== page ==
G20 trade and investment group meeting to be held from Tuesday in Mumbai

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G20 trade and investment group meeting to be held from Tuesday in Mumbai
28 Mar 2023
5 min read

News Synopsis

Mumbai will hold the first Trade and Investment Working Group (TIWG) conference under India's G20 Presidency from March 28–30.

Nearly 100 representatives from G20 Member Nations, invitee countries, regional groups, and international organizations will part in the three-day summit and discuss how to speed up International Trade and Investment.

An international conference on "Trade Finance" will be placed on the opening day of the upcoming event. The Export Credit Guarantee Corporation of India (ECGC) and the EXIM Bank of India are the organizations behind this conference.

Trade Finance Supports Economic Growth and it is integral for maintaining international trade flows, for mitigating risks emerging from tight liquidity. One or more trade finance instruments, such as a letter of credit, supply chain financing, invoice discounting, and receivables financing, are used in about 80% of all international trade.

Banks, Trade Finance Businesses, Export Credit Agencies, Insurers, Importers, and Exporters are just a few of the parties who participate in International Trade Finance. Trade financing is the lifeline of cross-border trade. It is projected that in 2020, $9 trillion in Trade Finance Transactions were supported by Major Global Banks.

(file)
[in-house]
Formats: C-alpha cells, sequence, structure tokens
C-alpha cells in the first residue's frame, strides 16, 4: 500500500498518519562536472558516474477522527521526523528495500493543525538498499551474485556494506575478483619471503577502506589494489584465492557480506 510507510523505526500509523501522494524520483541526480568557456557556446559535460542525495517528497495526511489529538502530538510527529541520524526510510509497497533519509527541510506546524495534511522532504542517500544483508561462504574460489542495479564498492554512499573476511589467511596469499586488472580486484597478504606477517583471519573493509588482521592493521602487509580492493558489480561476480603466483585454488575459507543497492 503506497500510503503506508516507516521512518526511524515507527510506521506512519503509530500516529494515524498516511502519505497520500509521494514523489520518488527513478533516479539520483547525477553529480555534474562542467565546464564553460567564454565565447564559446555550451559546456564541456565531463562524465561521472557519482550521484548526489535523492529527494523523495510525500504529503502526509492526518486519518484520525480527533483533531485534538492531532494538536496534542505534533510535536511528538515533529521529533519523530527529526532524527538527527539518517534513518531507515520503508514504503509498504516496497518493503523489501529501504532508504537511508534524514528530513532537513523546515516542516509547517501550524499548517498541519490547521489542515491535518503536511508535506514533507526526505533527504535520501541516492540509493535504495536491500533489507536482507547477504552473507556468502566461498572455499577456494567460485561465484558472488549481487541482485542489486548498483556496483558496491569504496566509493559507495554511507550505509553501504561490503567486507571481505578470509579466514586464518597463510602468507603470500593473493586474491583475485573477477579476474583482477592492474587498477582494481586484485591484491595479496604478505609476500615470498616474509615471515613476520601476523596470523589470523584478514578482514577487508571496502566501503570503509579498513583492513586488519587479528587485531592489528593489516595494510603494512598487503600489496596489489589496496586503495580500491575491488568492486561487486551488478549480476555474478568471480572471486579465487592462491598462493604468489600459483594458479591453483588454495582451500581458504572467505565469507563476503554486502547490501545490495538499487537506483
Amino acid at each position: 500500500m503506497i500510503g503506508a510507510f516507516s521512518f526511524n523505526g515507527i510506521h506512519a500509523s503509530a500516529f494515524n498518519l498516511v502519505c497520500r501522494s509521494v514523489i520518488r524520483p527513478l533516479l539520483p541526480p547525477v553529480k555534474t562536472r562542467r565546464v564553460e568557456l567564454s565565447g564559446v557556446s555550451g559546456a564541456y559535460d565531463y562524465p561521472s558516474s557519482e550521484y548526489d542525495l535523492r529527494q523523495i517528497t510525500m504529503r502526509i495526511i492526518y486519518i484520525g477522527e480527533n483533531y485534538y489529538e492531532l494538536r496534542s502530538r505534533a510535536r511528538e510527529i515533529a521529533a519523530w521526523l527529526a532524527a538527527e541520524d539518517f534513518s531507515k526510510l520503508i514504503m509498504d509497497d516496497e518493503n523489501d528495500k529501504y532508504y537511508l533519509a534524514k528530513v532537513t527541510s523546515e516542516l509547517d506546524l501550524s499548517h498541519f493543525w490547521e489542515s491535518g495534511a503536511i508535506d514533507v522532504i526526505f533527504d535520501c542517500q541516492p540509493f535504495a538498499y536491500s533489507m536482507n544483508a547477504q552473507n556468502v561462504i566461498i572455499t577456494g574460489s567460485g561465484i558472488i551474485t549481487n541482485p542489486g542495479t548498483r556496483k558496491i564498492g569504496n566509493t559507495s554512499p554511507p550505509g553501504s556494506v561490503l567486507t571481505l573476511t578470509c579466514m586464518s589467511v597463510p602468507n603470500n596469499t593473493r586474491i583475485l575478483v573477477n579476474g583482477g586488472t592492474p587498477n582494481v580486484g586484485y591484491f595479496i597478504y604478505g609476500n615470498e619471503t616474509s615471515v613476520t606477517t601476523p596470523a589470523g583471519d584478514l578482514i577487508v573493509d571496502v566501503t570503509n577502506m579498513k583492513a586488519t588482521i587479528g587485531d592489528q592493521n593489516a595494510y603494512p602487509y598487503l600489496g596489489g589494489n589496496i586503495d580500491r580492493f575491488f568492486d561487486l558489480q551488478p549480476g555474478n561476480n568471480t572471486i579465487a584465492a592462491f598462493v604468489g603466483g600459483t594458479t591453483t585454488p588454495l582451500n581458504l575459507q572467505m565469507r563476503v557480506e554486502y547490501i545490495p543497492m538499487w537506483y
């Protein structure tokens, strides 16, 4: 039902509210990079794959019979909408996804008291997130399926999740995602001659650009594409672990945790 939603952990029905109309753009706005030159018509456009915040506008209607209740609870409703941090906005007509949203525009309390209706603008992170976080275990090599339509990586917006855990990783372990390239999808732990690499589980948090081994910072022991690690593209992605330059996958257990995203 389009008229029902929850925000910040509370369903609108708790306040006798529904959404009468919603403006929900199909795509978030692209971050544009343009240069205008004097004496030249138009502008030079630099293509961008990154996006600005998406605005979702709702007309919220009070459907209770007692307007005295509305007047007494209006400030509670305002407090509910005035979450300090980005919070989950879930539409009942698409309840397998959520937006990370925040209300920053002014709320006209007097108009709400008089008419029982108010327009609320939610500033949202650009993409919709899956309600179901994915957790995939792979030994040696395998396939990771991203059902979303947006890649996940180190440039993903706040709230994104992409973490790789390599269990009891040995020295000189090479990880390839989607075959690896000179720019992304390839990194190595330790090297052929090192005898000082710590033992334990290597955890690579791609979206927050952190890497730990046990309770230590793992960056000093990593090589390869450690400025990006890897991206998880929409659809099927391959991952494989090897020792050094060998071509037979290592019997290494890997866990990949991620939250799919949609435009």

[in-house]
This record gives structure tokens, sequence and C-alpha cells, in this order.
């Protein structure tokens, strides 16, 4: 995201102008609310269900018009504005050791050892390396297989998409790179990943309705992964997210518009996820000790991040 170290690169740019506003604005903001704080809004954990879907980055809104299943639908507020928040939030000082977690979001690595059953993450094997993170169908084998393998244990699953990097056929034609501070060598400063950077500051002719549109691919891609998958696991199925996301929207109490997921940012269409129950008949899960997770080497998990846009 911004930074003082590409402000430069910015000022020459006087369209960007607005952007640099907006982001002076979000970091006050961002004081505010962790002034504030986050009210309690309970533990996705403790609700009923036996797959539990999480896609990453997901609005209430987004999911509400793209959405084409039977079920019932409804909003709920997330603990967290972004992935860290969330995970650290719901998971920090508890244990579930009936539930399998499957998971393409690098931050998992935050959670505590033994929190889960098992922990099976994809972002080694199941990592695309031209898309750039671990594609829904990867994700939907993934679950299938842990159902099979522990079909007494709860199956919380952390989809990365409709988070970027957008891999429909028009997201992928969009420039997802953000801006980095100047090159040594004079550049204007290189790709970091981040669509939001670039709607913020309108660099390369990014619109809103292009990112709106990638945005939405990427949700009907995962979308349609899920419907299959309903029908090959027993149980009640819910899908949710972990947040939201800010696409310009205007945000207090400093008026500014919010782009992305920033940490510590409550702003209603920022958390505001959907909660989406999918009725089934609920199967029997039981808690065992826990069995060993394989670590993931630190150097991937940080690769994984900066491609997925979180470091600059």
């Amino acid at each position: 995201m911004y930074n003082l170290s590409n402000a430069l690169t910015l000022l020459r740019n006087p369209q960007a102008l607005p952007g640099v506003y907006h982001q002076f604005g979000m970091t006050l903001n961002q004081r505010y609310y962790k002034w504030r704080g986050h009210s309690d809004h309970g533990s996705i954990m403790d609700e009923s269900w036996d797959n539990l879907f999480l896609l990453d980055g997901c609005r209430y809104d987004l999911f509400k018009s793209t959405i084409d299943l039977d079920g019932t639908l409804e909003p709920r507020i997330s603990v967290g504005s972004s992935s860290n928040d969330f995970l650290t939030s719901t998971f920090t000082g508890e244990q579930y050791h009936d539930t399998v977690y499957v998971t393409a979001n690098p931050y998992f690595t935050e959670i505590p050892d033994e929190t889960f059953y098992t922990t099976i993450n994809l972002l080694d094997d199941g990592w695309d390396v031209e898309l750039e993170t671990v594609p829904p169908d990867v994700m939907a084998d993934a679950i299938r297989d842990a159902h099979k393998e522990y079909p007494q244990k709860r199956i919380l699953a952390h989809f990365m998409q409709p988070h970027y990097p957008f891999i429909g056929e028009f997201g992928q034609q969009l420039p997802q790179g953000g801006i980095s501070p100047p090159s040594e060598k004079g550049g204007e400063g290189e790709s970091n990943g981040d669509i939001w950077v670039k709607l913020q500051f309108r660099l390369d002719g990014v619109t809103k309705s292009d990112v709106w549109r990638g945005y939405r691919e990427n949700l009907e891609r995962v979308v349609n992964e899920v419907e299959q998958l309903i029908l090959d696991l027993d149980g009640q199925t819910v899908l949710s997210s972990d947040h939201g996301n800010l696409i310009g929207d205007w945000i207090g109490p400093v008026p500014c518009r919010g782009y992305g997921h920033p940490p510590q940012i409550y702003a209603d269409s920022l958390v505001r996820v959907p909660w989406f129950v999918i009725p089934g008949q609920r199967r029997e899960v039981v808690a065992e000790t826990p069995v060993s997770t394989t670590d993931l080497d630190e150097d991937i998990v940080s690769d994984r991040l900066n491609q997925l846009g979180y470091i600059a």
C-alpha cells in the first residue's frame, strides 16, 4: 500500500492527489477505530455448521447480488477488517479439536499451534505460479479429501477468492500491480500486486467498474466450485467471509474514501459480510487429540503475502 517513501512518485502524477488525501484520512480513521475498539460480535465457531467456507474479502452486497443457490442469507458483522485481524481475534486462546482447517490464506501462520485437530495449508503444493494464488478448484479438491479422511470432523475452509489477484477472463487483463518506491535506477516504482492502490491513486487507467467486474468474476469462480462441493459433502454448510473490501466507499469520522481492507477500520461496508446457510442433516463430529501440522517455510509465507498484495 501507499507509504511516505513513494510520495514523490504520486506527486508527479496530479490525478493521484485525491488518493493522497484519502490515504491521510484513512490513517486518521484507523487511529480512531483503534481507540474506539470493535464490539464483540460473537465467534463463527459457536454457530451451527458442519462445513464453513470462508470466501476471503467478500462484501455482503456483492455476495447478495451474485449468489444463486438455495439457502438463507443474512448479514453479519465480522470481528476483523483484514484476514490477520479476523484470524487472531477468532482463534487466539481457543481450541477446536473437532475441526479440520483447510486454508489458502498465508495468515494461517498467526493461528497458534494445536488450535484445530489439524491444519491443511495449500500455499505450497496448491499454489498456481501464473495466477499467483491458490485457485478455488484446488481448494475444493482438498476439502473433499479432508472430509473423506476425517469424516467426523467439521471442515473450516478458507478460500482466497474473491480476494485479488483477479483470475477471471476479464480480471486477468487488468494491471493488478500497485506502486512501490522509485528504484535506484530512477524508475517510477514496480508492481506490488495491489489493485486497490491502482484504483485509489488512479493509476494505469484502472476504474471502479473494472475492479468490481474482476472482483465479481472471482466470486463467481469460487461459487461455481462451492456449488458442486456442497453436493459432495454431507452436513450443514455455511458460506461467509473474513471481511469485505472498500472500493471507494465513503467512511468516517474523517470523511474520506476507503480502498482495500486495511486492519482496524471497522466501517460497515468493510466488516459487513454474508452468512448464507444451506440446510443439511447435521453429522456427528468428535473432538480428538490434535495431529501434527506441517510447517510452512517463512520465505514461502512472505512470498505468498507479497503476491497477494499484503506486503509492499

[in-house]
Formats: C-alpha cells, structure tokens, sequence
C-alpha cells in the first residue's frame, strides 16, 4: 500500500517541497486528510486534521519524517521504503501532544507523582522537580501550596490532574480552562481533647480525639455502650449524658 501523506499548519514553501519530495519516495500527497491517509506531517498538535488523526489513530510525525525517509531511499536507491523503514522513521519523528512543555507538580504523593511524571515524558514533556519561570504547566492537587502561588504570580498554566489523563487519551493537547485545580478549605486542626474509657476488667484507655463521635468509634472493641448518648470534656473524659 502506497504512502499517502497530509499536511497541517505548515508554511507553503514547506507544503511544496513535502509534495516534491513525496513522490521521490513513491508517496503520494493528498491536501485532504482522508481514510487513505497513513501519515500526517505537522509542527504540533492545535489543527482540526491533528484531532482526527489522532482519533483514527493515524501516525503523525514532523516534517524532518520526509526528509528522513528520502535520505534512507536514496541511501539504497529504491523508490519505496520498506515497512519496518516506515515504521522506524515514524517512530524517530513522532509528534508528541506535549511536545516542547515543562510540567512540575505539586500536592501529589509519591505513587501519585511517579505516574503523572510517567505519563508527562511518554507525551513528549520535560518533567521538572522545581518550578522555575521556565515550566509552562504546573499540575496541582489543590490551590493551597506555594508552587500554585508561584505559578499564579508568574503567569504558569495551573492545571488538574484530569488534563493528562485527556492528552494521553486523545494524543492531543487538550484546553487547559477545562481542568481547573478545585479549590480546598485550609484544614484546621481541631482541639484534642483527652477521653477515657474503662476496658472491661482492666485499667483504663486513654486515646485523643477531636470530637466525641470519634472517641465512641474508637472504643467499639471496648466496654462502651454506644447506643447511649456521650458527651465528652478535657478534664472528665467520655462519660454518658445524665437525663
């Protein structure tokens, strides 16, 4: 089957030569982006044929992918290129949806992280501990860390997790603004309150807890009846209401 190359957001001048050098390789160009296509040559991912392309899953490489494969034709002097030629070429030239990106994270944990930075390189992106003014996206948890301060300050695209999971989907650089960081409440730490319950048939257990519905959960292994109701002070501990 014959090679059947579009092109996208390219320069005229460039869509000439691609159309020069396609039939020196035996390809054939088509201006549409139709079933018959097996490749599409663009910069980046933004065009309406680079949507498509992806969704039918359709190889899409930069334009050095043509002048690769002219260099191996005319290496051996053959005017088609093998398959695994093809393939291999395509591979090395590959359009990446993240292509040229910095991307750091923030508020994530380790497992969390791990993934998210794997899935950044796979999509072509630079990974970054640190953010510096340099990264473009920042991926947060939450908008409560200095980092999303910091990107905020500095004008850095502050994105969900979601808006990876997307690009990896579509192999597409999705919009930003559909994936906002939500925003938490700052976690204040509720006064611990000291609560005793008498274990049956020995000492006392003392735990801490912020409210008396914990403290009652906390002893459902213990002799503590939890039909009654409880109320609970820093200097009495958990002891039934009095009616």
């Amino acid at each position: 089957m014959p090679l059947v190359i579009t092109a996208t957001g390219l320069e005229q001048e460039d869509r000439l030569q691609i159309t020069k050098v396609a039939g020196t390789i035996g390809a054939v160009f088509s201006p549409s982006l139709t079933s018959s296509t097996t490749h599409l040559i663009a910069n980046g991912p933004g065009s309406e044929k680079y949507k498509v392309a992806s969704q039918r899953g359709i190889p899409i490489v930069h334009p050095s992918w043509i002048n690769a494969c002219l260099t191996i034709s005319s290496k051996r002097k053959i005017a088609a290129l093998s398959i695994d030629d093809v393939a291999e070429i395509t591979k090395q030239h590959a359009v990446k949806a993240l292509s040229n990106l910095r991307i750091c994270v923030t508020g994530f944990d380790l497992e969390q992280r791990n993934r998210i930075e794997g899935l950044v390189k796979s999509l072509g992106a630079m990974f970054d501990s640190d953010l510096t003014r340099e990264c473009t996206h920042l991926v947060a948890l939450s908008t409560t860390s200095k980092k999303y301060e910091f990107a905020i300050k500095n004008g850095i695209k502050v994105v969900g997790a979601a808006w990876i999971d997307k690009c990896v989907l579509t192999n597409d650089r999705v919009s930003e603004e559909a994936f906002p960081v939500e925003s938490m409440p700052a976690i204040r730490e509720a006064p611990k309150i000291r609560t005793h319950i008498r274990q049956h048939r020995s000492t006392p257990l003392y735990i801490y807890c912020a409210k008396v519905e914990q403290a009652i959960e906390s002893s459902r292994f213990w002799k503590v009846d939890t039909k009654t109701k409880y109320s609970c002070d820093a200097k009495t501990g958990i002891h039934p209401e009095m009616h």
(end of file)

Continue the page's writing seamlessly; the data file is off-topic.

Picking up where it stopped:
Even so, the trade finance gap is growing. The Asian Development Bank (ADB) has predicted that the gap, which was $1.5 trillion in 2018, has now grown to $ 2 trillion. Hence, it is crucial to think critically about practical solutions that, by utilizing the Power of Digital Tools and Technology, can close the financing gap and make it accessible.

The growing trade financing gap has a disproportionately negative impact on Micro, Small, and Medium Businesses (MSMEs), which support livelihoods and contribute to Global Economic Growth in both developing and wealthy nations.

The conference will have two sessions in this regard. In order to close the trade finance gap, the first session will focus on the role that banks, financial institutions, development finance institutions, and export credit agencies play. The second session will explore how digitalization and fintech solutions can increase access to trade finance.

The involvement of banks, financial institutions, institutions providing development financing, and export credit agencies to bridge the trade finance gap.

The first session will take a broad view of the present developments in global trade and trade finance, as well as their possible future developments. Current trends in international trade and trade finance in the face of the pandemic and rising import costs in developing nations are some key points of the discussion. Other points include the causes of trade finance gaps, such as lowered credit line support in the private sector and inflation cuts into bank lending limits, and the role of export credit agencies in bolstering trade finance.

In order to increase access to trade financing, the second session will focus on Advancing Digitalization and Fintech Solutions.

TWN In-Focus